Pakistan flood relief is in America's strategic interest
THE FLOODWATERS that have displaced 20 million Pakistanis and submerged nearly a fifth of Pakistan's land are exacting a terrible toll on an already long-suffering people. That would be reason enough for the United States to be generous and compassionate in its response. But the humanitarian interest is heightened by Pakistan's centrality to America's national security interests. The Obama administration must seize this chance to deepen and broaden what is already a large commitment, lest Pakistan become even more of a breeding ground for terrorism.
To be sure, the government of Pakistan is a complicated partner -- whether in combating al-Qaeda and the Taliban or in delivering foreign aid to its own people. Corruption is rampant, and public trust in an officialdom whose presence is barely felt in many of the affected provinces is low. Not surprisingly, Pakistan's reputation for inefficiency and graft has deterred foreign donors in its hour of need.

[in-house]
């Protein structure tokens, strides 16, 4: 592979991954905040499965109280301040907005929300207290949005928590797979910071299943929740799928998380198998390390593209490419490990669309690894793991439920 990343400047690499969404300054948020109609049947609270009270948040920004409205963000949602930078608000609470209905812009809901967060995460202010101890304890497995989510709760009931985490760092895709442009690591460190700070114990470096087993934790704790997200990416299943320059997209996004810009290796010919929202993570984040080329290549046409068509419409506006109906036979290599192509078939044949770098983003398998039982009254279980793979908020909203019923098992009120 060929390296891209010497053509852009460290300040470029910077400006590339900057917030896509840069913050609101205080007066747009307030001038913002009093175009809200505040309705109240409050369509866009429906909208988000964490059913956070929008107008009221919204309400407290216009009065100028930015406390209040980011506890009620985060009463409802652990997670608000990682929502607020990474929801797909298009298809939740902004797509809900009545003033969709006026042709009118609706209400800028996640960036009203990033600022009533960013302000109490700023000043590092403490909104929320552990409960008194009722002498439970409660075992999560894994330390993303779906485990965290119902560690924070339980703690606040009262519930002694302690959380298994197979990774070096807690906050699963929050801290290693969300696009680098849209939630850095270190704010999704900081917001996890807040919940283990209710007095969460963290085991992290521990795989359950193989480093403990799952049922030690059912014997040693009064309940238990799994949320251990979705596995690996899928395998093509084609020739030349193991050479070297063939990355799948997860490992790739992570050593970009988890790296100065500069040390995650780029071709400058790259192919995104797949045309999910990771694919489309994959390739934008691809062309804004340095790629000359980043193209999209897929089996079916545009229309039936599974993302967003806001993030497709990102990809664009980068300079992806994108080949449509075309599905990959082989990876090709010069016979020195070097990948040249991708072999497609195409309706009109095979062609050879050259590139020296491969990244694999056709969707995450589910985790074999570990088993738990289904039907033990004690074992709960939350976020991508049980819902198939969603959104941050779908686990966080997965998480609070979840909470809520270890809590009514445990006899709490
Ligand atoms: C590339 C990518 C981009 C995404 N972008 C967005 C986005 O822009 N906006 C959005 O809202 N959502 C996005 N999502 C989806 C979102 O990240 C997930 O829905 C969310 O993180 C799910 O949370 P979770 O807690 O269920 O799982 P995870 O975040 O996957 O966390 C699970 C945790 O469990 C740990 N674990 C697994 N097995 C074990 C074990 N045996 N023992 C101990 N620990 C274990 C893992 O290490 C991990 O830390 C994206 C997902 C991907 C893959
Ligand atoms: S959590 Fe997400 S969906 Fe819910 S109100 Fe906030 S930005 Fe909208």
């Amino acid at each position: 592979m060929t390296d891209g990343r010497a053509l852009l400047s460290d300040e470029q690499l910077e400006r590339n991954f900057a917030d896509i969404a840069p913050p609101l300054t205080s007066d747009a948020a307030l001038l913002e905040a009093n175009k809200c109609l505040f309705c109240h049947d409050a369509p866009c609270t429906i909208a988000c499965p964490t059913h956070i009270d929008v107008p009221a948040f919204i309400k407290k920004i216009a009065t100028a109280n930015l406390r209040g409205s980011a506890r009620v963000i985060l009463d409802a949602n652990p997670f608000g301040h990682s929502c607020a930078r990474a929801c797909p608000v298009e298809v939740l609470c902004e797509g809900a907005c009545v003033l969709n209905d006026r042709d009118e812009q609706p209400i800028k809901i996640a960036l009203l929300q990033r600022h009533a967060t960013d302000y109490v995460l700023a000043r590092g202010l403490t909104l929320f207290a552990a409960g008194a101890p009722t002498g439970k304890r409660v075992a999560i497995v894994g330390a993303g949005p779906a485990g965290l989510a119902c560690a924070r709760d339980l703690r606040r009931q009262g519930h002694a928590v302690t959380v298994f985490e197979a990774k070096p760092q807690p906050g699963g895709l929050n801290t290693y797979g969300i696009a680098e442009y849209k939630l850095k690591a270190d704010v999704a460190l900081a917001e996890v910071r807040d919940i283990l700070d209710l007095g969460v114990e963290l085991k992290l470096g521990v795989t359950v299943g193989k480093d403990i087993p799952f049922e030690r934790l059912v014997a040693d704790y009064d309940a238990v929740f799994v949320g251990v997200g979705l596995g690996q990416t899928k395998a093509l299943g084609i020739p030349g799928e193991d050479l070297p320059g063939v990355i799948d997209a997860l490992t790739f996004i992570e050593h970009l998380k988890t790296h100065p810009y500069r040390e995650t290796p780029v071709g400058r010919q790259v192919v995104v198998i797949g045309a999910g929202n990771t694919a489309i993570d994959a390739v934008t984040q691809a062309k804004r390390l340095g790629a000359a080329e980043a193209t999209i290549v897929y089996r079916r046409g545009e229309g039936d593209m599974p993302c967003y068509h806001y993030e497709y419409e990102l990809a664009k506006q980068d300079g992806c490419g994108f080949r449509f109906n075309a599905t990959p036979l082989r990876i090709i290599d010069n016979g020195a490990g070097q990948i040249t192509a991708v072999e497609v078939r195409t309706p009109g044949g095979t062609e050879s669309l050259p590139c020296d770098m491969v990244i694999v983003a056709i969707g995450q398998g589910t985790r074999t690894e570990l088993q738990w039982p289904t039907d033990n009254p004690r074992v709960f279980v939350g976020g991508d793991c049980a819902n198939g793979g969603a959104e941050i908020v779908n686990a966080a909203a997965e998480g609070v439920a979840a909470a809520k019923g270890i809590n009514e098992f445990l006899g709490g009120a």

The challenge for the Obama administration and other governments is to develop new mechanisms -- similar to those, perhaps, that the United Nations has devised for rebuilding Haiti after its earthquake in January -- that would enable relief and reconstruction with maximum transparency and honesty. If this is done successfully, the Pakistani government and its international allies, the United States included, could gain prestige in the eyes of a skeptical people. The alternative is a vacuum that extreme Islamist groups are already attempting to fill.
The American people must be there when the floodwaters recede. The moral justification is compelling enough. But the strategic rationale is real, too.